In the PFC, WD consumption did not alter neurotransmitter levels (DA CON 34.01 ± 14.66 pmol/mg vs. WD 30.17 ± 3.66 pmol/mg and DOPAC CON 25.97 ± 11.24 pmol/mg vs. WD 19.43 ± 3.55 pmol/mg, p > 0.05; Figure 3A). No group or group x neurotransmitter effect was observed (all F < 1). DA turnover was also found not to be different between diet groups (CON 0.75 ± 0.06 vs. WD 0.65 ± 0.11, p > 0.05; Figure 3D).

FIGURE 3
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Figure 3. HPLC analysis determination of DA, DOPAC, and DA turnover in rats fed a WD compared to CON in the (A) prefrontal cortex. (B) striatum and (C) hippocampus. (D–F) HPLC analysis of DOPAC to DA ratio in the prefrontal cortex, striatum and hippocampus, respectively. n = 5 per group. *Significantly different to CON p < 0.05.

WD feeding was observed to change DA and DOPAC levels in the striatum relative to CON with a significant effect of group [F(1, 16) = 10.63, p = 0.0049], differing amounts of neurotransmitter [F(1, 16) = 112.1, p < 0.0001] which was attributable to a significantly higher amount of DA than DOPAC (DA CON 1651.59 ± 85.61 pmol/mg vs. WD 1370.88 ± 99.45 pmol/mg; DOPAC (CON 822.54 ± 52.02 pmol/mg vs. WD 615.23 ± 49.83 pmol/mg) but not group x neurotransmitter interaction (F < 1). Post-hoc analysis showed a marked reduction in DA levels in the striatum relative to CON (p < 0.05; Figure 3B), but not DOPAC levels (p > 0.05). The DA turnover rate in the striatum was not seen to be influenced by WD consumption (CON 0.50 ± 0.02 vs. WD 0.46 ± 0.05, p > 0.05; Figure 3E).

In the HPC no differences were observed in neurotransmitter levels [F(1, 16) = 4.3, p = 0.06], nor group x neurotransmitter (F < 1), while overall group effect was observed [F(1, 16) = 4.9, p = 0.04]. However, with post-hoc analysis no individual differences were seen with DA (CON 13.22 ± 3.81 pmol/mg vs. WD 9.51 ± 1.34 pmol/mg, p > 0.05) or DOPAC (CON 9.88 ± 2.81 pmol/mg vs. WD 2.68 ± 0.27 pmol/mg, p > 0.05) levels compared to CON (Figure 3C). WD animals did have significantly reduced DA turnover relative to control (CON 0.78 ± 0.14 vs. WD 0.32 ± 0.07, p < 0.05; Figure 3F).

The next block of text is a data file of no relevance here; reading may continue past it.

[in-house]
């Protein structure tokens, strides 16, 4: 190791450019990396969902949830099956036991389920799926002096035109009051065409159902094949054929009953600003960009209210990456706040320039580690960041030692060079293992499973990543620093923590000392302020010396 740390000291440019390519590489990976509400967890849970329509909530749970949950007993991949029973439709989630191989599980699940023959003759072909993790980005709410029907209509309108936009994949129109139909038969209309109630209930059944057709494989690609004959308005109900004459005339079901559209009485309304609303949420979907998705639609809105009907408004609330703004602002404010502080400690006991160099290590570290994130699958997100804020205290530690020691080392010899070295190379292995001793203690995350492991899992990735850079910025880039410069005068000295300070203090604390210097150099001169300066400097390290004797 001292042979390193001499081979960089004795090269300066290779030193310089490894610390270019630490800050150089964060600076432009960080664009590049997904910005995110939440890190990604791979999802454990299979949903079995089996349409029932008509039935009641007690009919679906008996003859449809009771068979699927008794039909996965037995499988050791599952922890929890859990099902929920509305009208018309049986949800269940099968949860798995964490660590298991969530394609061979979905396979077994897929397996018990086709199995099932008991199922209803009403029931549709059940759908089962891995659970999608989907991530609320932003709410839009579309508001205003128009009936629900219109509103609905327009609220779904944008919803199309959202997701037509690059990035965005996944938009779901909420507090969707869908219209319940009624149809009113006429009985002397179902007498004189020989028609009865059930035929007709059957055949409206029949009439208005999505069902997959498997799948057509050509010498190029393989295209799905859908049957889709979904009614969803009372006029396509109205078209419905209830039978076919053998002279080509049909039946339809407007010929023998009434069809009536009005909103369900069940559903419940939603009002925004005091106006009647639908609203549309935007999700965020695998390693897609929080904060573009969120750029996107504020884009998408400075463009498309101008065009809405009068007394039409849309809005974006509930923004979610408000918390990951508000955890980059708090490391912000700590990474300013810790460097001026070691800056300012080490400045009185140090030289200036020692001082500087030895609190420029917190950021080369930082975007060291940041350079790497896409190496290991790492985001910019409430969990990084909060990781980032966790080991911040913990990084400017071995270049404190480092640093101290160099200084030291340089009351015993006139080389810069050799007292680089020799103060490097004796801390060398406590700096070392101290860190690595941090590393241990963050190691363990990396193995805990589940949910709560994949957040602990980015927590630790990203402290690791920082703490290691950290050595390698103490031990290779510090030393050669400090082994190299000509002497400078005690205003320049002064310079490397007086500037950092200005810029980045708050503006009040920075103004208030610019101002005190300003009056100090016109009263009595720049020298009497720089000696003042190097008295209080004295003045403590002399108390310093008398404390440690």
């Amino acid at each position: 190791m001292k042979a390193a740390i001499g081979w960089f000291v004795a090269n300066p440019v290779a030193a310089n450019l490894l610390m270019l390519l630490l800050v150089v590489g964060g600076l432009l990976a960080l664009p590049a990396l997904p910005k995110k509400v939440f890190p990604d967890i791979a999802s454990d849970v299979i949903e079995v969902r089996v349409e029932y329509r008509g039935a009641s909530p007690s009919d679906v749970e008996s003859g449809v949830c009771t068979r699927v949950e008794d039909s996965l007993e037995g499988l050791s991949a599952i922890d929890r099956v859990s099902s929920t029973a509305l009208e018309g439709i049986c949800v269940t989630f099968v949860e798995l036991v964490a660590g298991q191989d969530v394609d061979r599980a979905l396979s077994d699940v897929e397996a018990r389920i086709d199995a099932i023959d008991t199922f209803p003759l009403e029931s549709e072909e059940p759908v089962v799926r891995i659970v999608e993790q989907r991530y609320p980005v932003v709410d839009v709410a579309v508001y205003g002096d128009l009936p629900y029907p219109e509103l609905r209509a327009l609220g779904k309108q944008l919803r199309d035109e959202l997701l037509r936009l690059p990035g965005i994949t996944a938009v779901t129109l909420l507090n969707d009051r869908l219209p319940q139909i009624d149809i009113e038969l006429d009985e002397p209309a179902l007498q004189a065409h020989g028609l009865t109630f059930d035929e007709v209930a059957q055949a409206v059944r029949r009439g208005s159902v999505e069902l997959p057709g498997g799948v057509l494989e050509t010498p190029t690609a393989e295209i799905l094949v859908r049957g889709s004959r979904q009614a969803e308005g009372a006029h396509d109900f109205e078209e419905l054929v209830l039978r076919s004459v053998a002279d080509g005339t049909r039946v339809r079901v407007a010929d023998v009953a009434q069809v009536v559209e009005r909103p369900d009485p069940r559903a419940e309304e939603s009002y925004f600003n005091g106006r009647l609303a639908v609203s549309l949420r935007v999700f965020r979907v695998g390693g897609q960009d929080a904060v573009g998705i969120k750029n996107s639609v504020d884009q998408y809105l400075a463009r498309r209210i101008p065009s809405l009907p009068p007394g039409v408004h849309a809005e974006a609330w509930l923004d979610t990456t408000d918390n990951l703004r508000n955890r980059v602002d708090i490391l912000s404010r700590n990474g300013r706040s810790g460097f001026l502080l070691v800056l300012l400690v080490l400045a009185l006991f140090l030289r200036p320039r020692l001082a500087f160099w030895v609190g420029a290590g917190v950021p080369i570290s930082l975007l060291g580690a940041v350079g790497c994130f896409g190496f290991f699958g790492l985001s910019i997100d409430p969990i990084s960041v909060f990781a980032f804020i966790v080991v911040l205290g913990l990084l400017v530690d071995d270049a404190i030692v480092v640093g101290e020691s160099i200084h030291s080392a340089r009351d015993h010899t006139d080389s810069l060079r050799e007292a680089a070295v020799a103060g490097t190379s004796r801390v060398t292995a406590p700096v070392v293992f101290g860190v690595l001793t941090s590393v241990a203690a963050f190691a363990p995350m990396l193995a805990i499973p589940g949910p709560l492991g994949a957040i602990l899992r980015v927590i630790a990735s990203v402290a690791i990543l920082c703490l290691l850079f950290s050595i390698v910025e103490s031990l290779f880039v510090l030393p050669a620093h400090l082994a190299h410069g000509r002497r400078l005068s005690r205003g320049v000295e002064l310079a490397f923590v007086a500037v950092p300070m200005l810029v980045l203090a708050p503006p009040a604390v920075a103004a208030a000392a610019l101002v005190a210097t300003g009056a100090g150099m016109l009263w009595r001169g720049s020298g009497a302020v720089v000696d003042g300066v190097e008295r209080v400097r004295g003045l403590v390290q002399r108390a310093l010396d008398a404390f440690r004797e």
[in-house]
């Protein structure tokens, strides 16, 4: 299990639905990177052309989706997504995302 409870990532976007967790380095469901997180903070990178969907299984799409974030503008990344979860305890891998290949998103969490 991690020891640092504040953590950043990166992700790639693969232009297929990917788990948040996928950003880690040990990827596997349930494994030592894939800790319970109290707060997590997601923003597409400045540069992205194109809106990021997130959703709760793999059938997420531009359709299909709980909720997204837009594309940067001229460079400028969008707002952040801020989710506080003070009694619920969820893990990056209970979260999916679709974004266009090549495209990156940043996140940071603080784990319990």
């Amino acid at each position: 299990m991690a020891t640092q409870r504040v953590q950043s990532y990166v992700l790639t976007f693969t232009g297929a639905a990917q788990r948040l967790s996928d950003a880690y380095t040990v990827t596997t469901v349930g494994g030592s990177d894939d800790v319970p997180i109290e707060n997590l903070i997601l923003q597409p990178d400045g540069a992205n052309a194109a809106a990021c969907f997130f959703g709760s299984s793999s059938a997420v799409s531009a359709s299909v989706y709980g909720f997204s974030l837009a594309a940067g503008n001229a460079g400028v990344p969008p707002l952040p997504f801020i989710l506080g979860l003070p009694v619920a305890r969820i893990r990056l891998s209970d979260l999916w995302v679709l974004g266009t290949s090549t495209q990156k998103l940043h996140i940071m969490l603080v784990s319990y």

Experiment 2-Fos Immunohistochemistry

Home Cage Control Fos Counts

Table 1 shows the expression of basal Fos in the regions analyzed after 12 week WD consumption. In the PFC subregions a two way ANOVA showed there was no effect of diet on home cage control Fos expression in the Cg, IL, and PrL regions group [F(1, 30) = 0.95, p = 0.34]. Analysis of home cage control Fos in the striatum revealed no significant effect of diet (p = 0.59). The initial analysis of the HPC involved separate counts taken across subfields (CA1, CA2/3, and DG). Overall, there was no observed difference in home cage control Fos expression (group effect: [F(1, 30) < 01, p = 0.99].

TABLE 1
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Table 1. Number of positively stained Fos immunoreactive cells of home cage control fed CON or WD.

Activated Fos Counts

Expression of activated Fos following novel environment stimulation in our CON and WD was examined. In the PFC subregions there was no effect of diet on activated Fos expression in the Cg, IL, and PrL regions group [F(1, 33) = 2.36, p = 0.13; Figure 4A]. Analysis of stimulated neuronal activation in the striatum demonstrated a significant increase in Fos expression in this region in the WD-fed rats compared to controls (p < 0.05; Figure 4B). In the HPC subfields (CA1, CA2/3, and DG), there was no observed difference in activated Fos expression [group effect: F(1, 30) = 3.67, p = 0.65; Figure 4C].

FIGURE 4
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Figure 4. Number of positively stained activated Fos neurons in the (A) prefrontal cortex, (B) striatum and (C) hippocampus. n = 6-7 per group. *Significantly different to CON p < 0.05.

Discussion

In this study we investigated the effect of WD on cognitive performance using the DWSh task in the RAM in adult male Wistar hooded rats. Our findings indicate that WD consumption caused a significant increase in body weight and epididymal adipose weight compared to controls, but did not affect learning and performance in the DWSh task, a PFC, HPC, and striatal-dependent memory task. Concurrently, there was an observed decrease in DA levels in the striatum and a reduction of DA turnover in the HPC in WD fed rats. In a further series of animals WD consumption was observed to be associated with an increase in activated Fos expression in the striatum after exposure to a novel environment.